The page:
Tomchany v. Tomchany

Annotate this Case

134 Ind. App. 27 (1962)

185 N.E.2d 301


No. 19,600.

Court of Appeals of Indiana.

Filed October 4, 1962.

*28 Frank Ryan, of Danville, and Albert W. Ewbank, of Indianapolis, for appellant.

Ben M. Scifres and Scifres & Hollingsworth, of Lebanon, for appellee.


This matter comes to us from the Boone Circuit Court wherein the trial court granted the appellant herein a divorce upon her amended complaint; also, awarded her certain personal property, alimony and attorneys' fees. As part of the judgment, the trial court also ordered the appellant to convey to the appellee all other jointly-held property, both real and personal, in settling the property rights of the parties.

Thereafter, within the time allowed, the appellant filed the usual motion for a new trial, said motion, omitting the formal caption, reads as follows:

"1. That the decision of the Court is not sustained by sufficient evidence. "2. That the decision of the Court is contrary to law. "3. That the plaintiff in this cause was entitled to recover alimony, and did so recover, but was awarded substantially less recovery than the facts in evidence, than she was entitled to. "4. That the Court erred in admitting evidence over the objection of the plaintiff; the evidence by Howard Simmons, who testified as to the value of Lucky's Trailer Court, owned by the parties hereto."

*29 The error assigned is the overruling of the motion for new trial.

Under the motion for new trial and the assigned error, we believe the appellant has presented three questions for our determination, namely: Did the trial court abuse his discretion in permitting the witness, Howard Simmons, to testify as to his opinion as to the value of the "trailer court" owned by the parties; also, did the trial court err in adjusting the property rights of the parties without identifying the property specifically, and did the trial court abuse his discretion in determining the particular amount of alimony he awarded to the appellant herein?

A review of the record reveals a concise recital of the partial, pertinent evidence of the said Howard Simmons is: Lives on West Tenth Street in Hendricks County and operates Broad Acres Mobile Home Park. Has had experience in dealing and fixing up such parks since 1946. Has been connected with State Board of Health as chairman of advisory board on mobile home mapping. Tomchany court is one mile south and mile west of his court, and is called Lucky Courts. When Tomchany was on vacation a little over a year ago had occasion to do some work in his park and became familiar with set up and operation. The railroad tracks are at rear, and they have built large switch yard costing 17 million where all cars are switched, and this is at rear of property at south end. The Board of Health regulations are stringent and in order to get license to operate park, regulations must be met, and they will give six months time to qualify and beyond limit they will refuse license and halt operations and one of things noticed about Tomchany court was sewage handling problem which because of terrain it is going to present *30 serious problem because water must go into some stream and there is none in that area. He has no sewage plant, and there must be a sewage plant, a water carrying type. It won't be a matter of development it will be a matter of continuing operation, and he must be equipped to handle sewage. There are 56 lots and rest of land has not been developed. Fixed valuation of trailer park at approximately forty thousand ($40,000.00) dollars.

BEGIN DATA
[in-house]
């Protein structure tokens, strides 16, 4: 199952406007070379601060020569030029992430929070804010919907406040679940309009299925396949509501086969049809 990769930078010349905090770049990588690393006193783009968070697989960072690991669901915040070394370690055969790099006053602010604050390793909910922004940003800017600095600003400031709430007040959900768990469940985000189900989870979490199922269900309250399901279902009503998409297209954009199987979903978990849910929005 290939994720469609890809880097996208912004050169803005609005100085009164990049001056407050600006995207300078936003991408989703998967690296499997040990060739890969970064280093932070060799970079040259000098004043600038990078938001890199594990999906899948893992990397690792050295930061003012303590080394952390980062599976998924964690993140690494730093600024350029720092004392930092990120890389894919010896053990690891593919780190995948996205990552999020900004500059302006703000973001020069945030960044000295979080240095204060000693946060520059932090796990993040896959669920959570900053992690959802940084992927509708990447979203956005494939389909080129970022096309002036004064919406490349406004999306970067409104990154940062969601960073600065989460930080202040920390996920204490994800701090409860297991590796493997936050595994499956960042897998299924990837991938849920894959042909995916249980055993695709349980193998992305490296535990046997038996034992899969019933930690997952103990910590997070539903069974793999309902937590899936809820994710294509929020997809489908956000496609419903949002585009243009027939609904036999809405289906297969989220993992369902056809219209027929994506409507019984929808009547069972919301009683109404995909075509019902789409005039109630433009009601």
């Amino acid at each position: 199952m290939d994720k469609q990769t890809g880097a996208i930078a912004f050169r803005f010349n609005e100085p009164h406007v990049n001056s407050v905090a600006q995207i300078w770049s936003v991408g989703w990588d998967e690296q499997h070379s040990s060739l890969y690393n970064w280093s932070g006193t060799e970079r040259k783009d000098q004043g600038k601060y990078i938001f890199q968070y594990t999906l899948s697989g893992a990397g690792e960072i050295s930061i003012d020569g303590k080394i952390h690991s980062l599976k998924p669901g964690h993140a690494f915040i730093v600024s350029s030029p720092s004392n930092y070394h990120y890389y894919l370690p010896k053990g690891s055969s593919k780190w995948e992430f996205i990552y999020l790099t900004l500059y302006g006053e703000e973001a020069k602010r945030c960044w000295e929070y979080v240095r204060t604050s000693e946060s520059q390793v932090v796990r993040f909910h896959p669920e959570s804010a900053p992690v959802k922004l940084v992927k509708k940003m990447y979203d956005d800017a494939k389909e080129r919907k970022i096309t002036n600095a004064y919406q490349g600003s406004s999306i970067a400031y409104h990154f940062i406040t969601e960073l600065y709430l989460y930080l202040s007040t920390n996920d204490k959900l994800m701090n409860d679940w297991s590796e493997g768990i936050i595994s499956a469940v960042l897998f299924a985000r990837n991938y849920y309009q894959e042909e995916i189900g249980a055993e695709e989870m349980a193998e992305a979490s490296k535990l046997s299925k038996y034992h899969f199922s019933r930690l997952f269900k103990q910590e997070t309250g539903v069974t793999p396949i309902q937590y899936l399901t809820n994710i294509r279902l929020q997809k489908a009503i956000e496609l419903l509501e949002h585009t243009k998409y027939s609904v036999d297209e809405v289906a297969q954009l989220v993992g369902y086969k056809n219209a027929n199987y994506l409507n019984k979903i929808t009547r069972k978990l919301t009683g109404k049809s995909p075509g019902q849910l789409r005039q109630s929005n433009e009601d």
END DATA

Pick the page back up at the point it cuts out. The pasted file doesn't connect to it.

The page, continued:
It is the general rule of law that, "There is and can be no fixed standard as to the amount or kind of knowledge required to classify any witness as an expert, but if he is shown to have such knowledge as to render him competent to give an opinion on the matter before the court, he will be considered an expert." Lowe's Revision of Works and Practice and Pleading, 4th Edition, Vol. 3, § 48.18, p. 185, and authorities cited therein.

We believe after carefully studying the evidence of the witness Simmons that said evidence contained sufficient information to render competent the testimony of this witness.

A similar question was before this court in the case of Fox et al. v. Cox et al. (1898), 20 Ind. App. 61, 63, 50 N.E. 92, wherein we find this court made the following statement: